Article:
DAY FIVE - Wednesday, October 23


Yesterday’s weather report predicted a single digit morning and no new snow. Instead of that, we get another 5 inches of snow and the relatively warm temp of 26!

Strangely, the snow plow has not been by yet today. Perhaps they believed the incorrect weather report!

So I decide to be brave and break trail on the road this AM. Such a workout Arrow is getting. I take my cues from Laurie, and she does not seem worried. First, though, I run the car back & forth several times over the driveway, as she did several days ago, packing it down and testing depth.

I get out of the driveway fine but it’s a crazy, nerve-wracking drive for me. At first I see Rick’s tracks ahead of me but the snow falls so thickly it has already covered them up. At various times I hear snow scraping the undercarriage.

My main worry is what I’ll do if the plow comes along. I have no idea where the edge of the road is! But today, the plow never comes.

I see my first fellow driver at Moose Meadow. It’s Bob Landis heading east. I slow down and say hello. He says the plow turned around at Trout Lake, so driving will be easier after that. He’s looking for moose!

Well, that gives me hope. Bob’s car is much lower to the ground than mine. If he can get through, my trusty Subaru should be fine. I do enjoy how quiet and beautiful it is.

At Pebble there are some bison near the road; their coats look like they’ve been painted with wet, white snow, leaving only dark spots around their eyes.

Driving does improve after Trout Lake but I still cannot see either the white line or the yellow line. Laurie catches up to me and I let her go ahead.

Visibility is not bad in Lamar, which is encouraging, but no wolves have been seen here. The temperature in the valley is a chilly 13 degrees.

We stop at Slough and talk a bit with Rick & Jeremy. He got no signals between Hellroaring and Dorothy’s. Doug is still at Hellroaring. Jeremy thinks the Junctions could be out of range or in the trough.

The consensus is that our best bet is west, so we end up at Elk Creek. It’s clear that a whole lot of snow fell last night in Little America. The whole place is a winter wonderland, very different from the last few days.

Then Doug calls from Lower Hellroaring. He has found some Junction pups!

Yay Doug! When I set up at LH it is still snowing, but luckily, the pup group is fairly close so they are easier to see. They are on a snowy hilltop with sage showing through, a bit east of the spot where I left them bedded yesterday.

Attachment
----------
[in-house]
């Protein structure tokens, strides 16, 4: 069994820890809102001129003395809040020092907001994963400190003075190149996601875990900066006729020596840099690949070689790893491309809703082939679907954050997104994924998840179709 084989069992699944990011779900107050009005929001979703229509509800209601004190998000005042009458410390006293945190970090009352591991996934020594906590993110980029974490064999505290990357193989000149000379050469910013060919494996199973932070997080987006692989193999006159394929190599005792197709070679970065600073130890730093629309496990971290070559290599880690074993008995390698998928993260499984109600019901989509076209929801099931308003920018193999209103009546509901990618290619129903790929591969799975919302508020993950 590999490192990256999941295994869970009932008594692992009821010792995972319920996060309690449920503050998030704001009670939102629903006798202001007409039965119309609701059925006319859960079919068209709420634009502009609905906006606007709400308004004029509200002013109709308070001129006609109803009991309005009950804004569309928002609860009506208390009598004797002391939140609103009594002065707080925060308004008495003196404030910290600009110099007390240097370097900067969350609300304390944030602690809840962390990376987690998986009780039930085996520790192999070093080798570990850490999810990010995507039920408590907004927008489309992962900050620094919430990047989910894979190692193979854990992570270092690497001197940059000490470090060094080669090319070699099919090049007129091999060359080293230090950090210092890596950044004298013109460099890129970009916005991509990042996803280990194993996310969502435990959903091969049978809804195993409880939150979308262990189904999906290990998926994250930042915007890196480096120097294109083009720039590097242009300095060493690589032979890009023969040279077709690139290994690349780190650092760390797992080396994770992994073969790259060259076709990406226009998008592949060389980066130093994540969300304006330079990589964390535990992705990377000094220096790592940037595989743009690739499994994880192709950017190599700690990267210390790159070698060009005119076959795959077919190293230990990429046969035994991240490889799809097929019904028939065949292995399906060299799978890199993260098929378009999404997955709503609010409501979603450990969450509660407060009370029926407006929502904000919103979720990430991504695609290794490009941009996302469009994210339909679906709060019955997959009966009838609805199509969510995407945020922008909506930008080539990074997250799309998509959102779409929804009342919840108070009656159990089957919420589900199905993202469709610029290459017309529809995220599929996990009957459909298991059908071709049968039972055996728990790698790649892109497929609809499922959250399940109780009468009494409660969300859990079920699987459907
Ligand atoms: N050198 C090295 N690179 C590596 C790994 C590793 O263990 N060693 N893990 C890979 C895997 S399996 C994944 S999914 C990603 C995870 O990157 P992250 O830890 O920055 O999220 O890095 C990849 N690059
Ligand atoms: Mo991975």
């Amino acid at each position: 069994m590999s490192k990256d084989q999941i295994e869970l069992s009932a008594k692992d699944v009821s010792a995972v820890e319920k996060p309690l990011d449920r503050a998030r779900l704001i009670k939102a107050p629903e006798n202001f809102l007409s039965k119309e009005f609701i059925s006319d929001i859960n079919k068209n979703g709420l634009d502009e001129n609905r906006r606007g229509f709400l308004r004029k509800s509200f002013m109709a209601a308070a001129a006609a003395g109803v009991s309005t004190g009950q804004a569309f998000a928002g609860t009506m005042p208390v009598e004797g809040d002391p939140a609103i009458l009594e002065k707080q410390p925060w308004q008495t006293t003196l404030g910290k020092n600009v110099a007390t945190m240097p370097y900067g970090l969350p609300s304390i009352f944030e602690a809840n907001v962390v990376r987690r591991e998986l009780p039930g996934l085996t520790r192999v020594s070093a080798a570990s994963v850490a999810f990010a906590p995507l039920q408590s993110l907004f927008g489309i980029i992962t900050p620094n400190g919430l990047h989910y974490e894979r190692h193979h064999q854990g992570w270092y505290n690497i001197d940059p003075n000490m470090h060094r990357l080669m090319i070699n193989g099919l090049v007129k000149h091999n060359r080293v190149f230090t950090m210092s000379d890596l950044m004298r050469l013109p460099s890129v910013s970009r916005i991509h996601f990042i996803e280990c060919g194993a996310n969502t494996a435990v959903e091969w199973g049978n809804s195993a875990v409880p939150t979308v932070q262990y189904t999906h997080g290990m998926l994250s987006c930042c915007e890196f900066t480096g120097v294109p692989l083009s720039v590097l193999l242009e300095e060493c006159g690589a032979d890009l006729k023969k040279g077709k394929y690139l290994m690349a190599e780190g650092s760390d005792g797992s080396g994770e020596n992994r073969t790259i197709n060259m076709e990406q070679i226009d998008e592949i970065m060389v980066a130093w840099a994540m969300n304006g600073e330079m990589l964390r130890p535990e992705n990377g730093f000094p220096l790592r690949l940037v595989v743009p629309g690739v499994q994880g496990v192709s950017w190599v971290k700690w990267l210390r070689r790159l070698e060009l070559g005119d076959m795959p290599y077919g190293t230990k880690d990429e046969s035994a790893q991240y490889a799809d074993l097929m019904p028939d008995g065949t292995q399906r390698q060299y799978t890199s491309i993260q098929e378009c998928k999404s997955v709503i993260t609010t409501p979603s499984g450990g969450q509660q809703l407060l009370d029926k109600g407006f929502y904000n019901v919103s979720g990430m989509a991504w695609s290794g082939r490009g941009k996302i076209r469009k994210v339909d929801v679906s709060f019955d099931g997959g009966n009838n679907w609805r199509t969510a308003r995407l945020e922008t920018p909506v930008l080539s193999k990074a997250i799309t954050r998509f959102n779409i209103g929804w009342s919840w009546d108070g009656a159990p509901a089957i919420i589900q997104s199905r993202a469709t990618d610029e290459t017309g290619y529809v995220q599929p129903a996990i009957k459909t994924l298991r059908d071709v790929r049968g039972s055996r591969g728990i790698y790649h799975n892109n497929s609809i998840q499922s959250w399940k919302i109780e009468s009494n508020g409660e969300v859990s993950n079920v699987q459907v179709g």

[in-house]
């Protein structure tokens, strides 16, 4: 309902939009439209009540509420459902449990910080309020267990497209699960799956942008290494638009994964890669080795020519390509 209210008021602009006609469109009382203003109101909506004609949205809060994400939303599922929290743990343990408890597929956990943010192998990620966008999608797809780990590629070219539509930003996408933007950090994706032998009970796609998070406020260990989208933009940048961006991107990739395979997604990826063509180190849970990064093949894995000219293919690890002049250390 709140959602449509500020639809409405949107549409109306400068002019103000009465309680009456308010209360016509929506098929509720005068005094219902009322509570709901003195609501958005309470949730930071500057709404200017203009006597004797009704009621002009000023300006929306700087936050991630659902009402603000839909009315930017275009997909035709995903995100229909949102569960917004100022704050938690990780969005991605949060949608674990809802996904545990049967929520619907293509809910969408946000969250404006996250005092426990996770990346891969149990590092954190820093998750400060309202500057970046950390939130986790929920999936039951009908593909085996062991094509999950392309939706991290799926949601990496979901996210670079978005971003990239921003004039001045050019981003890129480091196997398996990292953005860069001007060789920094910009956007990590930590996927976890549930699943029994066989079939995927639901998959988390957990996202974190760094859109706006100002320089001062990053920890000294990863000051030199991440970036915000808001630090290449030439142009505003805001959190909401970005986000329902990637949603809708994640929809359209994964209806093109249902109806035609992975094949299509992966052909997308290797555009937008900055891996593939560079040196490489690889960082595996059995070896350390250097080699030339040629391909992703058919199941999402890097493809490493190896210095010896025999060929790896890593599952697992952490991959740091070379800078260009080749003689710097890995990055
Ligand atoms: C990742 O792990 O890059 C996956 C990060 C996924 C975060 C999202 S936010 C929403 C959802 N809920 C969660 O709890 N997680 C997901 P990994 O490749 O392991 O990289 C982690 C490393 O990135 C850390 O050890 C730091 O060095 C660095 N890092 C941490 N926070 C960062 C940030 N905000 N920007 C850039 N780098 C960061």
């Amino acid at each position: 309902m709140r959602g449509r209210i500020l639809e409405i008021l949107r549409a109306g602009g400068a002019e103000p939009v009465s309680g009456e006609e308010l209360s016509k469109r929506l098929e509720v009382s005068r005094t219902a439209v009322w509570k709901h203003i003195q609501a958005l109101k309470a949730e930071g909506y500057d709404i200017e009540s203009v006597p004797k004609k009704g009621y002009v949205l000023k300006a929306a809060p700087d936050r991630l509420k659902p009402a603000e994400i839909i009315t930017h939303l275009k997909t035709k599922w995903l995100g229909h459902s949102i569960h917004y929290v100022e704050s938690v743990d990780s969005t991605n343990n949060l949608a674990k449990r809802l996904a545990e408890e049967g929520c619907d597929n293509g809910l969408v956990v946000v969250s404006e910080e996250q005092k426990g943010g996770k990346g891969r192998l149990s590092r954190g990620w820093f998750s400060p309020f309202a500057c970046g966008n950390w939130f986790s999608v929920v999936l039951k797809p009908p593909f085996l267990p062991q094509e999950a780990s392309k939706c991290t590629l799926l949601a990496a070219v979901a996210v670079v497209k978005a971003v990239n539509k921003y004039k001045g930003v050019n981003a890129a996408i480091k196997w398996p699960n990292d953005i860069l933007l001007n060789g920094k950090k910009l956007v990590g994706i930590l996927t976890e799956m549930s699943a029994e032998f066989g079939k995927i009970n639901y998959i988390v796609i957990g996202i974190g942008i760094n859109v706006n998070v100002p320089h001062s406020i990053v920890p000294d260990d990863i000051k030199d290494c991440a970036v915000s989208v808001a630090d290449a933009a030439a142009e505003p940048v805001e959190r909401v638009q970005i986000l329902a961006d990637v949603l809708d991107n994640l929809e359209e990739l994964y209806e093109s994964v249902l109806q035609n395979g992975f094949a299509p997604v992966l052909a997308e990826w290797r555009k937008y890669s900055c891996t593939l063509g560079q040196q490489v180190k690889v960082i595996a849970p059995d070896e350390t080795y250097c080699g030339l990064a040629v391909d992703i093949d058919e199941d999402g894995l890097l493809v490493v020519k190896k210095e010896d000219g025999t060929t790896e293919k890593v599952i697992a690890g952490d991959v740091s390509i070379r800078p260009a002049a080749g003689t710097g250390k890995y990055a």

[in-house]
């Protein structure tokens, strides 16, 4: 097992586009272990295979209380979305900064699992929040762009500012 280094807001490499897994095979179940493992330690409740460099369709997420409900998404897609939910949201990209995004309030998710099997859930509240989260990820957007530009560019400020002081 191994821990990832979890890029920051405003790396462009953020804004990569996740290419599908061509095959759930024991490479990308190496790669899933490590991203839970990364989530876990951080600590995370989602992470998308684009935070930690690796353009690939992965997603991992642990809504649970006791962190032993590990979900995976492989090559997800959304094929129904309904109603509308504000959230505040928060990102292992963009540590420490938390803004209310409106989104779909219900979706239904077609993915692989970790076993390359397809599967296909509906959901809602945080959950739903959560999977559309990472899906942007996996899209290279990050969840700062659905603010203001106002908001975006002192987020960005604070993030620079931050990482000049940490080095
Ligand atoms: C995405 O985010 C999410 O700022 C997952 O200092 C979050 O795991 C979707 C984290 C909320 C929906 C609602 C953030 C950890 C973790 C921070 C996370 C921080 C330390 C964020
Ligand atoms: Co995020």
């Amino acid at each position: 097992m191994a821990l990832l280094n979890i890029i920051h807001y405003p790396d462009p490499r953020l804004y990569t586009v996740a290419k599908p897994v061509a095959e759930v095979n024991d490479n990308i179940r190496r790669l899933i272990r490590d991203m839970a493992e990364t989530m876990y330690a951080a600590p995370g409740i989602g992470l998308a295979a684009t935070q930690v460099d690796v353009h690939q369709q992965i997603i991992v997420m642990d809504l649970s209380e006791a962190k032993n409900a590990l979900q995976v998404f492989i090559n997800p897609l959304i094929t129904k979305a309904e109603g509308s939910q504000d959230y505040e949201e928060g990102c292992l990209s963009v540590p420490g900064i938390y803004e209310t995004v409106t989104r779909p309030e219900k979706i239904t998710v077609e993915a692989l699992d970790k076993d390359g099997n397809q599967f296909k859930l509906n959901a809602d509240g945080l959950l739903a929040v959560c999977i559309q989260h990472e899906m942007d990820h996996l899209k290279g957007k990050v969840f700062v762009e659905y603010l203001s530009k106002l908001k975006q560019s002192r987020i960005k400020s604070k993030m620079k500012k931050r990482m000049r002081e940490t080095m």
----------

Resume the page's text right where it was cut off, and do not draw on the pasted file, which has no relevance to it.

I see four, a gray and three blacks. When I move my scope a bit to the west I discover that a foreground tree has been blocking a much better view. My count rises quickly from 4 to 14. Hey, those are not all pups!

Then a dozen of them suddenly begin to rush downhill with tails up high in excitement. What are they after? A coyote? Elk? The Phantom Pack?

Then I notice a single black coming up from the bottom of that hill, tail tucked. Aha! It’s a straggler pups. The rushing pack has become two groups; the leaders reach the pup and greet it, while the pup sinks down as low as it can get, very submissive. Then it continues up the hill to the next running group and submits to them, too.

His tail is wagging like crazy, so it’s clear that all is well. The pack starts milling around every which way on this hill. Eventually they head up to the wind-swept top, where they stop and begin to howl. Oh, it sounds so beautiful!

They settle down and bed on this knob. Well, not all of them. About half of them continue to a slightly higher hill and bed there. Between the two groups I get a full count of 21.

Once they settle, the consensus is that the pack probably got something to eat last night, and are not particularly hungry at the moment.

More snow arrives, making them harder to see. But not impossible. The alpha female is easy to discern due to her high-flying tail. We watch her annoy 907 several times, standing over her and snapping.

Larry & Linda are here (actually they arrived at Hellroaring yesterday). I think everyone in the Park who is interested in wolves is here in this lot. It’s a great view, with plenty of parking, in spite of the nearly constant snow flurries.

Pups are always restless, always exploring or playing, which makes for good viewing. They nap for about an hour, then movement begins. At one point I notice a collared black decides to move east. I am guessing 996. Two other blacks follow him/her. Then a third, then more and more begin to follow. At least 7 remain bedded but the rest are now spread out moving east and uphill, including the beautiful gray yearling.

The bedded wolves do little more than nap and stretch for the next hour. Then the collared wolf returns to the higher hill on which the adult group is bedded.